Thursday, May 8, 2008

Brent Ghelfi's "Volk’s Game"

Brent Ghelfi's Volk's Game was recently nominated by the International Thriller Writers for Best First Novel, and his new book, Volk's Shadow, is set for release on July 8.

Last year, he applied the Page 69 Test to Volk's Game. Here he shares some thoughts on the cast should the book be adapted for the movies:
Volk’s Game tells the story of the theft of a long-lost Leonardo Da Vinci painting from the Hermitage Museum in St. Petersburg. The story takes place against the backdrop of post-Soviet Russia, a country still captured in the flaming embrace of change.

The novel was recently optioned, so I suppose now is as good a time as any to dream about the cast and director for the movie.

The title character, Volk, is both a Russian army colonel and a gangster, one of those men perfectly positioned to take advantage of Russia’s latest economic model: capitalism sucked through the filter of a police state. But Volk wants something more from his life and Da Vinci’s painting gives him the chance to obtain it, to find something good amid all the evil that surrounds him. Brooding, conflicted, violent, and passionate about the painting—Volk is deep, but definitely not the expressive type. The actor who plays him will have to possess a menacing on-screen presence and the ability to reveal his emotions through action instead of words. My nominee is Jason Statham.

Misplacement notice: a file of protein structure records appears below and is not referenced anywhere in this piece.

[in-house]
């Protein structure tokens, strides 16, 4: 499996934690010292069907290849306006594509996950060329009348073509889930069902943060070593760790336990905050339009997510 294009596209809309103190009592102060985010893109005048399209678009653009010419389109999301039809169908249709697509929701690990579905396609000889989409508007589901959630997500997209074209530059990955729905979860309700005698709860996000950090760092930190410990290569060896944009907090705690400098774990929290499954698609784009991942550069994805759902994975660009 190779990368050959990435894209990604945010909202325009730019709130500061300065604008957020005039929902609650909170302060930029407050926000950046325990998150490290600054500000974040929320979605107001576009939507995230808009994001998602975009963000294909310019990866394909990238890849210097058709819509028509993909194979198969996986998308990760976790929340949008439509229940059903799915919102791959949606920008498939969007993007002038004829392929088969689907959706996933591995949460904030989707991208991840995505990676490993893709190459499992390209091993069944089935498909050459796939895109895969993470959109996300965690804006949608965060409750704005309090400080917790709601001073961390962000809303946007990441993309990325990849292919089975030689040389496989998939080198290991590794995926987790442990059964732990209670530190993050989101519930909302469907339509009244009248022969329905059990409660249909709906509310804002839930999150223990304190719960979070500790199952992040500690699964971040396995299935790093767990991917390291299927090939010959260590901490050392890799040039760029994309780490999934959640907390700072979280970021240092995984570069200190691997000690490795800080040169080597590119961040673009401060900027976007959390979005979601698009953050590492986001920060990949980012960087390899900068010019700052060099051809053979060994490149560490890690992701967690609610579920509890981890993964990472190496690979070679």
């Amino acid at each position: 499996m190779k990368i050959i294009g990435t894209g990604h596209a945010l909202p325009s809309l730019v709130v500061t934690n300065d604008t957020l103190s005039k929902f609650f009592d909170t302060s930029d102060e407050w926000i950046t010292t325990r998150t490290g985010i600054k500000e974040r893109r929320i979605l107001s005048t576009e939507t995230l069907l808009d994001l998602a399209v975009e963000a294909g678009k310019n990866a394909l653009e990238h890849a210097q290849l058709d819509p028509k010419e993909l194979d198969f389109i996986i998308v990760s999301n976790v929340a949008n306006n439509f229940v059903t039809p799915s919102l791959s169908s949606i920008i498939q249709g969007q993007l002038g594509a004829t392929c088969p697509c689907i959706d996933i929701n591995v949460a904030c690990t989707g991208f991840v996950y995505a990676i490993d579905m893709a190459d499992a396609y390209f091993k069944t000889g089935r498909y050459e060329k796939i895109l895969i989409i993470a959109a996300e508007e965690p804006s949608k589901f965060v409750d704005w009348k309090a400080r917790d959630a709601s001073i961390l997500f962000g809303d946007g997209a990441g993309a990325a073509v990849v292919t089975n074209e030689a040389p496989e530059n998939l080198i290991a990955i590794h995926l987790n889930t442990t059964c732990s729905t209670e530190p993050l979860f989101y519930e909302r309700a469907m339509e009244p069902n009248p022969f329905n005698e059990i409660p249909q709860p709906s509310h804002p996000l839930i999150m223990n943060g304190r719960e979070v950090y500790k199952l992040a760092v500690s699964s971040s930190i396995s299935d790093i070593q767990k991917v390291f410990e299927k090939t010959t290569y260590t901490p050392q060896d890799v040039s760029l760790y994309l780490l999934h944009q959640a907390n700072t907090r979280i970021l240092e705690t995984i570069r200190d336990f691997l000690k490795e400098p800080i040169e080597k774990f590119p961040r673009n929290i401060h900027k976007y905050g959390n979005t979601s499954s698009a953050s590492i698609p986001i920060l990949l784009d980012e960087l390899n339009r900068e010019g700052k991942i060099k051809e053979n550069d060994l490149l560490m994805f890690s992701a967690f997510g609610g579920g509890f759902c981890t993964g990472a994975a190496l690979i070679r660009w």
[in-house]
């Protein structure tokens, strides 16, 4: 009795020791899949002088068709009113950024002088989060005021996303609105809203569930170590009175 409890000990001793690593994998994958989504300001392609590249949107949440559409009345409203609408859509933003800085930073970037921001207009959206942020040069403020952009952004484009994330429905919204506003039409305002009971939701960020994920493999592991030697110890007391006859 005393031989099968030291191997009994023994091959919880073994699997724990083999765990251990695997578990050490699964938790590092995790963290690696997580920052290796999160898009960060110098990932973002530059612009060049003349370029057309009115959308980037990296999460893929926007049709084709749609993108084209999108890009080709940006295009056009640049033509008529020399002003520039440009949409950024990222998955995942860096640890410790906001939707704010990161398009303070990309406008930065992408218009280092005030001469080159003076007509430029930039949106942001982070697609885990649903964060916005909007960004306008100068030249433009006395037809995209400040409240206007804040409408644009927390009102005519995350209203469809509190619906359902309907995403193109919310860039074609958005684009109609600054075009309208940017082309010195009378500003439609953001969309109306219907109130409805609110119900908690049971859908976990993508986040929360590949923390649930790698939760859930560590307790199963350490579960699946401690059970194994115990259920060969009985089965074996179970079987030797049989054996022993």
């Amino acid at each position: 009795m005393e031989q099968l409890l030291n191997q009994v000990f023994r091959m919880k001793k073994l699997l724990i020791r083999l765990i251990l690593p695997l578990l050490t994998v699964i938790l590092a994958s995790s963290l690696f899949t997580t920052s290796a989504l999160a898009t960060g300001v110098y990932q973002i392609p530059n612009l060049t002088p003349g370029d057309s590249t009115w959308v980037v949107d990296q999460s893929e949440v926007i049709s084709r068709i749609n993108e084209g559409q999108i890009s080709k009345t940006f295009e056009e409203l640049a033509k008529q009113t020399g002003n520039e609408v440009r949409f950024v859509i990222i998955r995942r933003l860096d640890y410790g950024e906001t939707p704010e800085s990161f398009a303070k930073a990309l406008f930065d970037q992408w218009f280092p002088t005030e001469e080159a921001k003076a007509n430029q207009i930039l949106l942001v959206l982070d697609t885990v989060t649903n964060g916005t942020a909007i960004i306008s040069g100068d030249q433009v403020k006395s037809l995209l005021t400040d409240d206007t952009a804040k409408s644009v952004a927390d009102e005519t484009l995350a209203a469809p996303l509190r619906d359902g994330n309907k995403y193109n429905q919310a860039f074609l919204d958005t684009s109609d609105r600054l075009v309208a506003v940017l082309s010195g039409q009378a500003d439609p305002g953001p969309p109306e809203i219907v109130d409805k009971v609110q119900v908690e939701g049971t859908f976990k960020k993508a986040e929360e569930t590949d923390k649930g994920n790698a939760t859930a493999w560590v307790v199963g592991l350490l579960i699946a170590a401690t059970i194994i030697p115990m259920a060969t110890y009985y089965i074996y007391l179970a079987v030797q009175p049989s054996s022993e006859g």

Valya, Volk’s lover and guardian angel, is a refugee from Chechnya, a small corner of hell ravaged by two wars brought by Yeltsin and Putin. Forged like white-hot steel, Valya burns across the pages of this novel. The perfect actress to play her—to show both her vulnerability and her strength—is Olga Kurylenko (although I suspect she’ll be busy in the next few years as the new Bond girl). Valya’s secret lover, the darkly seductive Yelena, has a hidden agenda and the ruthlessness required to execute it. My pick for that role is Milla Jovovich.

Volk’s patron, the General, is an aged survivor of Cold War Russia and hot war Chechnya who has transformed himself into a covert oligarch. Brilliant and manipulative, the General could be played beautifully by Peter Dinklage, assuming a makeup artist adds a few decades to his appearance.

Crime boss Maxim? Well, what with all 300 pounds of twisted steel of him, just the sheer size of the man presents a casting problem. Not to mention his emotional mix of raw fury, unrestrained violence, and cold calculation. If I could I would cast Gerard Butler in this role.

And, finally—we are still dreaming here, right?—I’d choose Paul Greengrass or Alejandro González Iñárritu to direct.
Visit the Volk's Game website, read Chapter One, and watch the video trailer.

The Page 69 Test: Volk's Game.

--Marshal Zeringue